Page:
Primary 3 Reading List (Books For My 9 Year Old)

child, reading; suggested reads for 9 year olds

*This post was first published in April 2015.

I think Layla truly discovered the joys of reading last year, and ironically, it began with a set of Enid Blyton books that she received for her birthday. (Ironic because I’ve had an unspoken Blyton ban in the home, meaning that I wouldn’t buy or borrow these books for Layla, but I have no objections to gifts.)

Anyway, the set of books was the Malory Towers series, and just as I’d predicted, she absolutely could not put them down. When she finished the whole series, she began rereading the books, and in just a few months, they had become so well-worn that you would’ve thought she’d owned them for years. It was funny because I started to encourage her to take a break from those books, and she ended up sneaking them to school and looking guilty if I looked through her bag and found them! Mine must be the only home on the planet where you can get caught for reading Enid Blyton.

She did move on from Malory Towers, and it happened unexpectedly. We visit my family every Sunday, and my brother’s an avid gamer who’s been exposing Layla to the joys of gaming. I may be finicky about the books we read but I have no issue with tech used reasonably, and I was more than happy that my 30-year-old brother and daughter now had something to bond over. He downloaded a set of Lego games based on movies because they were on sale, and they began playing Harry Potter, the Lego version. I’ve seen the game and it’s really cute as they’ve recreated the entire story (from Books 1-7) using only Lego-related graphics. So for months, they were at it, and since the game follows the Harry Potter plot, my brother would introduce characters to Layla and explain the story as they went along. After several sessions, Layla asked to read Harry Potter and that was the beginning of a new addiction–she used every spare moment to read and she couldn’t stop. I’d intended only for her to read up to Book 3 or 4, where the storyline is still innocent and upbeat, but she wanted to continue and I gave in. I think there are many things in the story that she won’t fully understand yet, but I love the writing and the ideas in Harry Potter, so I’m happy for her to reread the books or revisit them when she’s older.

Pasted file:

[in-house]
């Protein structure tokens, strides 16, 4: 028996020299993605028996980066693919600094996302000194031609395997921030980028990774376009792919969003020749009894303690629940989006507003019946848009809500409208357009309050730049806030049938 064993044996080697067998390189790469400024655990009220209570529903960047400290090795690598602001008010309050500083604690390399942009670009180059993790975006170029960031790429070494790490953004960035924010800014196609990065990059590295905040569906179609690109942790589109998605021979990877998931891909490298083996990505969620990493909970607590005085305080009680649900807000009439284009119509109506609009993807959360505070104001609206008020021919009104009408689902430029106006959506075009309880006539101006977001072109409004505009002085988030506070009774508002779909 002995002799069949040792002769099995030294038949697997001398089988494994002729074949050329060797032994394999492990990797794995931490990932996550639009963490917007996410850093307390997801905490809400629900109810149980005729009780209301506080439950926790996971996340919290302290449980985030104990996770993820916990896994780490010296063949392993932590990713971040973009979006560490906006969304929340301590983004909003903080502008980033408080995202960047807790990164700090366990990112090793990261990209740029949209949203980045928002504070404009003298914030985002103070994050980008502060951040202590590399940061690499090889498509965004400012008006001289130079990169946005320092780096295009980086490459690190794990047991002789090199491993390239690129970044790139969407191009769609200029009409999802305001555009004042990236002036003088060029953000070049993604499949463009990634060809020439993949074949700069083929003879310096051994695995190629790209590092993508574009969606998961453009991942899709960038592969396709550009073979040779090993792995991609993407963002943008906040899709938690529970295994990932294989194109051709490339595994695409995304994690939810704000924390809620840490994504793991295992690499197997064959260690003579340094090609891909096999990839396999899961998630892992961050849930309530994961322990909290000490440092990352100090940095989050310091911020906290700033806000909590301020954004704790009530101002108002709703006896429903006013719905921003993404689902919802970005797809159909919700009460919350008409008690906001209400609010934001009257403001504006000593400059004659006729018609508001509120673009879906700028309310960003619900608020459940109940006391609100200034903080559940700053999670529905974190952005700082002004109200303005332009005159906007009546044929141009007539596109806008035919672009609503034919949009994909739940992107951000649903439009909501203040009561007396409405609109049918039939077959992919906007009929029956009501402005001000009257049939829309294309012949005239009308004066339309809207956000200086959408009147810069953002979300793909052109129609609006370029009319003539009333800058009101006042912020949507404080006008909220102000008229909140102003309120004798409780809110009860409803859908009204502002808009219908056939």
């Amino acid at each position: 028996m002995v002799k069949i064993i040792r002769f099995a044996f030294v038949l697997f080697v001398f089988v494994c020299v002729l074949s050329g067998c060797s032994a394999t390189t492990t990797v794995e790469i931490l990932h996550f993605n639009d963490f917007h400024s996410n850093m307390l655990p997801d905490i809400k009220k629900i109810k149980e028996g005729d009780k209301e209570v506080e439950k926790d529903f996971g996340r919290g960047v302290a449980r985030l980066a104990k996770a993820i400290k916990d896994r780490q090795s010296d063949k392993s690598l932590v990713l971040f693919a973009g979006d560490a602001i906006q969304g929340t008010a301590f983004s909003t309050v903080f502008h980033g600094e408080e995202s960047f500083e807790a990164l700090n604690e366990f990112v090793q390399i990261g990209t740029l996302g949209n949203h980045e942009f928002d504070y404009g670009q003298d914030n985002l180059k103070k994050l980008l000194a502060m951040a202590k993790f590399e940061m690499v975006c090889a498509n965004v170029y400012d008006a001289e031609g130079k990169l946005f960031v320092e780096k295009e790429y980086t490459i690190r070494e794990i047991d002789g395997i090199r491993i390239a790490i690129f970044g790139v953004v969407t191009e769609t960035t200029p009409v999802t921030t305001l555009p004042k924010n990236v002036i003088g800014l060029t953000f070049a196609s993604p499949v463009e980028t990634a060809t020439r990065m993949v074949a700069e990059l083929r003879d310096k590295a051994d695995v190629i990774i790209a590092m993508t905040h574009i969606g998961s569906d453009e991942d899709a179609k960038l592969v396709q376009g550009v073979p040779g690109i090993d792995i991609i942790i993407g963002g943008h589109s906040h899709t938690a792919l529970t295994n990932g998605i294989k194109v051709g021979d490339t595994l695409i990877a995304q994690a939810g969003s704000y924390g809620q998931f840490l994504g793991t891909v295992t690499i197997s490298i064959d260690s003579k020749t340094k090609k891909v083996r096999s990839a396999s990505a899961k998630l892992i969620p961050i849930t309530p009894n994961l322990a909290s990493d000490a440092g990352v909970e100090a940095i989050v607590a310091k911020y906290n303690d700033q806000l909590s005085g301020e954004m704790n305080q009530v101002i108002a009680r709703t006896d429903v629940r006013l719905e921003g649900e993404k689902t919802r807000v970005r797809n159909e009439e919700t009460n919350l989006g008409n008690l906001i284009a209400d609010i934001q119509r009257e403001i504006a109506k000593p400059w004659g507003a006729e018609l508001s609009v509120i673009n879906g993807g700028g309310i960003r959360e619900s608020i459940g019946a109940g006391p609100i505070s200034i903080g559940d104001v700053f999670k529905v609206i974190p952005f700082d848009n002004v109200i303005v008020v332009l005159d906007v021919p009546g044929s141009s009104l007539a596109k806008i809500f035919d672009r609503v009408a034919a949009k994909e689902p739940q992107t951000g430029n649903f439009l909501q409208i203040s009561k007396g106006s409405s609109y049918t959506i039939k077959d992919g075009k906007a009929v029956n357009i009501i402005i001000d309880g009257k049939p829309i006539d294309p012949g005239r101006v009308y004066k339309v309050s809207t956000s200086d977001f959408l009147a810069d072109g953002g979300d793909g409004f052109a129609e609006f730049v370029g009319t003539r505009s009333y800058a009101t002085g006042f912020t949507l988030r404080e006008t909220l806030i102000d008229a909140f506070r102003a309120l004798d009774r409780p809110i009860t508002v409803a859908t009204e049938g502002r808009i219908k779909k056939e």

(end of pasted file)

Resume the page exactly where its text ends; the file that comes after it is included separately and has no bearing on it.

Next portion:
Apart from Malory Towers and Harry Potter, she also gave a “10” to a book that I’d borrowed from the library during the holidays–The One And Only Ivan. She’s never given a book a 10-rating before, so it must be special.

For this year, here are the books that I’ve picked up for Layla so far. I think she’ll be more receptive to them now that she knows she can enjoy books that aren’t solely about girls being girls:

* Big Questions From Little People (non-fiction)
* Cornelia And The Audacious Escapades Of The Somerset Sisters
* Love That Dog
* Horton’s Miraculous Mechanisms
* The Mysterious Benedict Society

And these are books in our collection that I think she’s not ready for yet, in terms of maturity, but I’ve read them and love them for their playfulness and soul. They both involve travel of some sort, as well as a leap away from the ordinary:

* The Girl Who Circumnavigated Fairyland In A Ship Of Her Own Making
* When You Reach Me

Some of the books on our list were from a local bookstore called My Imagination Kingdom. The owner Jaclyn had written to me and offered us a voucher to shop there. I spotted a lot of familiar favourites at her bookstore, and I trust her taste. I’d even mistakenly assumed she was a mom, but no she’s not, she just loves children’s books and is passionate about furthering the cause of reading.

Jaclyn and I chatted over e-mail and here’s what she told me:

My interest actually started with storytelling. I volunteer with the library’s KidsRead programme where we tell stories to children from underprivileged families. After I started doing it, I observed that many of our children today do not get as many opportunities as I did when I was young to read a physical book for fun. It’s likely that they spend more time with screens. I started doing research on this and felt that there’s a lot we can do about this for children, by educating parents on reading aloud to their kids. We started the online store after that [which eventually became a physical store].

On which books to bring in: I go through quite a few different sources. Brainpickings is something I enjoy reading. Her recommendations are often unique and distinct. But apart from that, I also ask children what they read, go through Goodreads and the NYT bestsellers list as well as trade publications. Basically, anywhere and everywhere! I try to align what is out there with what I feel our customers and children will be interested in. But a lot of the time, there’s a fair amount of experimentation as well.



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